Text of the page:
Eagles quarterback Nick Foles wasn’t the only one with a trick play up his sleeve. As millions were celebrating the Eagles’ triumphant Super Bowl win, Governor Wolf was pulling off a move we might want to call the Sunoco Special. And no one is cheering.
Political insiders know that agencies often drop embarassing or unpleasant news on a Friday afternoon. But Governor Wolf’s Department of Environmental Protection (DEP) came up with an even sneakier idea: While our attention was focused on reliving the heroics of Philly's beloved Eagles, the agency sent out word that it had reached a settlement with Sunoco allowing it to resume construction of the controversial, dangerous, and totally unnecessary Mariner East 2 pipeline.
This was astonishing news. Just last month, the DEP flagged the company for “egregious and willful” violations of state environmental laws. Sunoco was ordered to stop almost all construction activities while answering a series of questions posed by Pennsylvania regulators. But all of that scrutiny simply vanished, thanks to a quick settlement and a fine that amounts to pocket change for a corporate behemoth like Sunoco parent company Energy Transfer Partners.
This was especially bad news for communities in Delaware and Chester counties, where thousands of homes, schools, and other buildings sit within the pipeline’s “blast zone.” These communities do not trust Sunoco, and with good reason: They’ve already seen dozens of drilling fluid spills and tainted drinking water. And those risks are just the start: If the pipeline leaks--and it’s all but certain that this will happen at some point-- the dangerous volatile liquids it will carry could spark an explosion, with the potential for a terrifying amount of damage.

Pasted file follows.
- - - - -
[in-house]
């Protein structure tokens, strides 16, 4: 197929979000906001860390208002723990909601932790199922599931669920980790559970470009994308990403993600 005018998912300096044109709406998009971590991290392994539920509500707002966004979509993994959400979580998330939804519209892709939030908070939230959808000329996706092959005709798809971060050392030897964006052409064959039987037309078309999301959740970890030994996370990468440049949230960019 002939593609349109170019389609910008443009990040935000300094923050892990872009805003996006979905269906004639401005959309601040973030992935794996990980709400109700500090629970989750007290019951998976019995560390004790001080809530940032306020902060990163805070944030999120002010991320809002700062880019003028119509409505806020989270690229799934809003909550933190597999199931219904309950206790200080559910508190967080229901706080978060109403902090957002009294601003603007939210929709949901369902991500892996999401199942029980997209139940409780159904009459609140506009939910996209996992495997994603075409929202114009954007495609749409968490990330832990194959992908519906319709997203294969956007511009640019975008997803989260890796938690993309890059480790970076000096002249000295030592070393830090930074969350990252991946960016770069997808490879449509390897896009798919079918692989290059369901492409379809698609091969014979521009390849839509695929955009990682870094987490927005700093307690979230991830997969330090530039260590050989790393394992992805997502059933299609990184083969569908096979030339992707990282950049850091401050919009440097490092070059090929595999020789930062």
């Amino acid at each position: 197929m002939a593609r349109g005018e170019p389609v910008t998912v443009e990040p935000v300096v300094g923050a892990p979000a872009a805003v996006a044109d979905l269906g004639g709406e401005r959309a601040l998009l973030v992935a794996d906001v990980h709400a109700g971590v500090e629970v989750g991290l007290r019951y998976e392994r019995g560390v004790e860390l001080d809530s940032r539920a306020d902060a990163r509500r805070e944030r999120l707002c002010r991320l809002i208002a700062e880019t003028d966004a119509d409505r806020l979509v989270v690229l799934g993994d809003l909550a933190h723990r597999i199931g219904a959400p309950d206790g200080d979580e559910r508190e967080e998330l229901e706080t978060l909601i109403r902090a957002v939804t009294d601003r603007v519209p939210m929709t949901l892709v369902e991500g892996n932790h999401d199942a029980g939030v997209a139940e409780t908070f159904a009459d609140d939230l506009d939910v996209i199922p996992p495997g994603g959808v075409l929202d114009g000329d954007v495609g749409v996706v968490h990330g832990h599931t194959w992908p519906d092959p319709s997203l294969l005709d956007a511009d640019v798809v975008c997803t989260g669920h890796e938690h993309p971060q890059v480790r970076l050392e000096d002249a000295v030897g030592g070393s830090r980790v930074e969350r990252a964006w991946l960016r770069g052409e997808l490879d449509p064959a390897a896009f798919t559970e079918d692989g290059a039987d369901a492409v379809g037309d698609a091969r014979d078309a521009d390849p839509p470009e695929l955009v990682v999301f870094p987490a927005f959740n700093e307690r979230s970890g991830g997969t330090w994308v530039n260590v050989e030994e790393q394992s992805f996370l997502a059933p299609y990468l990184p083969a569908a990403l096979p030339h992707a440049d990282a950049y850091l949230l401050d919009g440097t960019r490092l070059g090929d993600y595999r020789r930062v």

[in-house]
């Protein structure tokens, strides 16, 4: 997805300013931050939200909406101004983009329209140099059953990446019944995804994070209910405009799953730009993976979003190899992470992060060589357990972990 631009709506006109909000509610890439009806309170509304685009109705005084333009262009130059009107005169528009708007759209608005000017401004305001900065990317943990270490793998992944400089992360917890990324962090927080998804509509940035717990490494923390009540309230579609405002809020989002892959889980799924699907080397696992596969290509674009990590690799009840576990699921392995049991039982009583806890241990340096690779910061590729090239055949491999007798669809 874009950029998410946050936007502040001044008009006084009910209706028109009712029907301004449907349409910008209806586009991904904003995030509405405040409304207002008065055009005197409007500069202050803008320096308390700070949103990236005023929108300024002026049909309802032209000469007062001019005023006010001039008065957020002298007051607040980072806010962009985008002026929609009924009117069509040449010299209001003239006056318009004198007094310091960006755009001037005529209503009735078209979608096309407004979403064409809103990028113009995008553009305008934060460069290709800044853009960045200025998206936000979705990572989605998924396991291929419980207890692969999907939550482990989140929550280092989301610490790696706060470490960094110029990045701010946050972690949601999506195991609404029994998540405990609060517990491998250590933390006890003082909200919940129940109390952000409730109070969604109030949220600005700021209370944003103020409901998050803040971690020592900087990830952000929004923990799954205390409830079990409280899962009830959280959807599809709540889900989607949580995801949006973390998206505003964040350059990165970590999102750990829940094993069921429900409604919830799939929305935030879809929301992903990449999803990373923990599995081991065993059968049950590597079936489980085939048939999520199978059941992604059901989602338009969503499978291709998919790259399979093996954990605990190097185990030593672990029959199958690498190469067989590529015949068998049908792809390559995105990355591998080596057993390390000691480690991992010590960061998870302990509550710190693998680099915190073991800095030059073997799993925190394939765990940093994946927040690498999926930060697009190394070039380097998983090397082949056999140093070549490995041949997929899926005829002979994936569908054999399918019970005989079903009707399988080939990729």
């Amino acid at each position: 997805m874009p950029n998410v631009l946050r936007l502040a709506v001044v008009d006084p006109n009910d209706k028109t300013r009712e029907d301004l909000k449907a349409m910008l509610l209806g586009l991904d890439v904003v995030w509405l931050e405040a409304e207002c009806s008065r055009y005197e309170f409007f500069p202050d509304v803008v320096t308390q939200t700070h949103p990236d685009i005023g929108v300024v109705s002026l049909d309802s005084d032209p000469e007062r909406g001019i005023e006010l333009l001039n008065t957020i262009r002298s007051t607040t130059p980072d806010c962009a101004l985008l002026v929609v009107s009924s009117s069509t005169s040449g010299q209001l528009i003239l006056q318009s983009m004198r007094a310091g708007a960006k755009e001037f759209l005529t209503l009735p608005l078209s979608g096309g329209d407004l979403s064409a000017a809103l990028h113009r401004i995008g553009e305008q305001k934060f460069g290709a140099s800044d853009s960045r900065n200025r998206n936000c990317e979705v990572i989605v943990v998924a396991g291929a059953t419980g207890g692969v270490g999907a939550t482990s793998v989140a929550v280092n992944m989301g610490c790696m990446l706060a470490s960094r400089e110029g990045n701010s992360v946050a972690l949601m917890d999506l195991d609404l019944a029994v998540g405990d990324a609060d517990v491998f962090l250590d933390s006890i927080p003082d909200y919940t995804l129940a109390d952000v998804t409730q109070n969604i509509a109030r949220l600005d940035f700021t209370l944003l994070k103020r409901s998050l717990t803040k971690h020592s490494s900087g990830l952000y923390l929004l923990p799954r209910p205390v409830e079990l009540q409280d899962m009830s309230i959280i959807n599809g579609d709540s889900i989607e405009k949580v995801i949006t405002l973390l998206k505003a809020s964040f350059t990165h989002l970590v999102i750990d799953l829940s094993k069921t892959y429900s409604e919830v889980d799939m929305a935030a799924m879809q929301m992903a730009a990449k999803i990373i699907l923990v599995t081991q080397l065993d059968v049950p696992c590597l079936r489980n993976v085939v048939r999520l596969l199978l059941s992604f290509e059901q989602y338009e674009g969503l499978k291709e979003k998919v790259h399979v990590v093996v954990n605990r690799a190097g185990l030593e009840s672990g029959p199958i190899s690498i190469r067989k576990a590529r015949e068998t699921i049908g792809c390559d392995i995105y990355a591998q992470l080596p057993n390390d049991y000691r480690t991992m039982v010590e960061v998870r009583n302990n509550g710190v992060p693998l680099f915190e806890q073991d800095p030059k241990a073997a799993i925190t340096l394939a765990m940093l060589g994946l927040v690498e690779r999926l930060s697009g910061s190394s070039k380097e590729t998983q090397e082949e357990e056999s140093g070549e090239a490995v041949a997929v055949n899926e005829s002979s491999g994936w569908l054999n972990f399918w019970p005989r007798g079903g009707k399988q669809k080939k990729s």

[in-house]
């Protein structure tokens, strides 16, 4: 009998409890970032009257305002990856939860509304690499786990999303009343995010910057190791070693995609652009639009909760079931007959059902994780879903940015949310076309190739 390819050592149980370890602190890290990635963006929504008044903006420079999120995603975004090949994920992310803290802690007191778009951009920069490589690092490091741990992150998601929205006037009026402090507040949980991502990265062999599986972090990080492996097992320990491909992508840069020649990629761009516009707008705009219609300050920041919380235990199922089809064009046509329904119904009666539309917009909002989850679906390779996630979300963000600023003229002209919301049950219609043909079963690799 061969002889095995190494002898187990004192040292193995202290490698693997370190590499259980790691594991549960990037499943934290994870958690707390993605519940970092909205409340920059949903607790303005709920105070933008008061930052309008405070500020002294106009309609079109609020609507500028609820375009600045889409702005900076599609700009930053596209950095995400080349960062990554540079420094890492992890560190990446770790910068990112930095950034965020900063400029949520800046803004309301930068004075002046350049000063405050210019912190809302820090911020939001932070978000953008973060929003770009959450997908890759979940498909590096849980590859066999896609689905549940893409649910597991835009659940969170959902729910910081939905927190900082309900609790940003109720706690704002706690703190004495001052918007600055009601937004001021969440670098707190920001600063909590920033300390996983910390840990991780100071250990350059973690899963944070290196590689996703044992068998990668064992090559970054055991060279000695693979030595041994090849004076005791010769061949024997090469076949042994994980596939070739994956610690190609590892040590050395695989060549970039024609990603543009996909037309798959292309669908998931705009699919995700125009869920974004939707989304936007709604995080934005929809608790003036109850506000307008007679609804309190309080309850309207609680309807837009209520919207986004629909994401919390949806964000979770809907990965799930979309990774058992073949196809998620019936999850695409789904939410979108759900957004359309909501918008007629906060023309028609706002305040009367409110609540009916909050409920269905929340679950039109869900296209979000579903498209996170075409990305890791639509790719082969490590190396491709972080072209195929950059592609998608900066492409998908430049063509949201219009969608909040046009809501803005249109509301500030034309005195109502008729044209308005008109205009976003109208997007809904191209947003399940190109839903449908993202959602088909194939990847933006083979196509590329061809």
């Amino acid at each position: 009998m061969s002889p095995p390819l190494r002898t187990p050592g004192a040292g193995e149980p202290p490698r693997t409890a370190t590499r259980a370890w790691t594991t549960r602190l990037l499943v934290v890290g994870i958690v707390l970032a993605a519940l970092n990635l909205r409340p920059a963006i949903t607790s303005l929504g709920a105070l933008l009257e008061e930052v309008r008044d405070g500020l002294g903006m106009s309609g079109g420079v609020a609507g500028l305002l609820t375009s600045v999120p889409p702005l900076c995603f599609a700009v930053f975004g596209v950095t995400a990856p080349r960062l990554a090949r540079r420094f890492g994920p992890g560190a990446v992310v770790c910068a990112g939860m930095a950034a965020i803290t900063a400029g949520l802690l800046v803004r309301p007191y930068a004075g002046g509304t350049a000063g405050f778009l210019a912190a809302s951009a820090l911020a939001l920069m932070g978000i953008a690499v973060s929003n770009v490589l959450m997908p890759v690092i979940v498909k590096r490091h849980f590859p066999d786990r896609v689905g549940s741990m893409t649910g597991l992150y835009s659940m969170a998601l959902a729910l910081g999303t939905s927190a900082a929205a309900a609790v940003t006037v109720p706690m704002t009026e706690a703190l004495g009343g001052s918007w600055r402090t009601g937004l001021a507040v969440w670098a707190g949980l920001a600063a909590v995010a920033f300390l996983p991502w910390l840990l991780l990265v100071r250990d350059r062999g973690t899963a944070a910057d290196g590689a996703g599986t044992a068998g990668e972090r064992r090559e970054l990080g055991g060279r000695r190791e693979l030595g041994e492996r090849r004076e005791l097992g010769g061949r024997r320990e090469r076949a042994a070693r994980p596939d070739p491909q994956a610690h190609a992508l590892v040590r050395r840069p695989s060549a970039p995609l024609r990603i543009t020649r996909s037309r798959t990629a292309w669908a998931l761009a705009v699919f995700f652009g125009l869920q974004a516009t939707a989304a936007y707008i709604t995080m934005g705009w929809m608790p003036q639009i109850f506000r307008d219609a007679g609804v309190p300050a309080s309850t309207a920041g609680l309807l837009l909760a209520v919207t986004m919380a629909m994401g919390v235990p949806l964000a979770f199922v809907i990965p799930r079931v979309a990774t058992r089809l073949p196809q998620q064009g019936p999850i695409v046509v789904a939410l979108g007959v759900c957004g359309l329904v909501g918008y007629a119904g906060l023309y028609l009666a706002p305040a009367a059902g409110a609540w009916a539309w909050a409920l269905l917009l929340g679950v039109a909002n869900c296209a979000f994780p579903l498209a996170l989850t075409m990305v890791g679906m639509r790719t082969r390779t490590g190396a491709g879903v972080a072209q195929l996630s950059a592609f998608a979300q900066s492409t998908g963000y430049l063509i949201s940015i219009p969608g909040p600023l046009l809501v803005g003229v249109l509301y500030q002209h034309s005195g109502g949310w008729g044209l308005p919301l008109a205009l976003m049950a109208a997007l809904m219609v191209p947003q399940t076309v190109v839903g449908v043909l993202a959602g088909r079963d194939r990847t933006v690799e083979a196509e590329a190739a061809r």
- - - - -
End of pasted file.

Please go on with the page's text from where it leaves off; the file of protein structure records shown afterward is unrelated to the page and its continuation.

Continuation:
But Governor Wolf has responded to questions from these communities with almost total silence. This is galling, but not surprising: He has been such an ardent supporter of Sunoco all along, pushing for approval of the project’s permits while tuning out the voices of residents concerned for their safety. Their commitment to protecting each other is inspiring: They have marched, gone to court, built support among local officials, and even traveled to Harrisburg to plead their case. When the DEP hit the pause button on the pipeline’s construction, many felt like they were finally being heard.
Wolf’s settlement changed all that in an instant. And for many of them, the question they want answered is remarkably simple: Are we safe? This is a pipeline being built to carry dangerous liquids for export to Europe, so are the risks worth it? State officials either can’t or won’t give them an honest answer, and the governor’s office would rather pass the buck instead of protecting residents.
The failure of the Wolf administration to take safety seriously has forced these folks to take matters into their own hands--literally. Community leaders at Del-Chesco United for Pipeline Safety raised over $15,000 in a matter of days, and they will use those funds to pay for an independent citizen’s risk assessment of the project.
This is inspiring, but it’s also infuriating. Pipelines leak, and one recent study of oil pipelines found that Sunoco had the worst safety record in the country. Indeed, a volatile liquids pipeline in West Virginia, similar to the Mariner East 2, had a massive explosion just 13 months after it was built. Thankfully, it did not cause any fatalities, but that’s primarily because the area near the fireball was not heavily populated. The Mariner East 2, on the other hand, will be much closer to many more people, putting lives at serious risk.
It was astonishing to see the Wolf administration try to bury this news at a moment of joy throughout the city, and indeed much of the state. Until we have a clear, independent assessment of the risks associated with the Mariner East 2 pipeline, it should not be built. And as residents continue to build their movement to protect their communities, it’s clear that Governor Wolf’s trick play isn’t fooling anyone.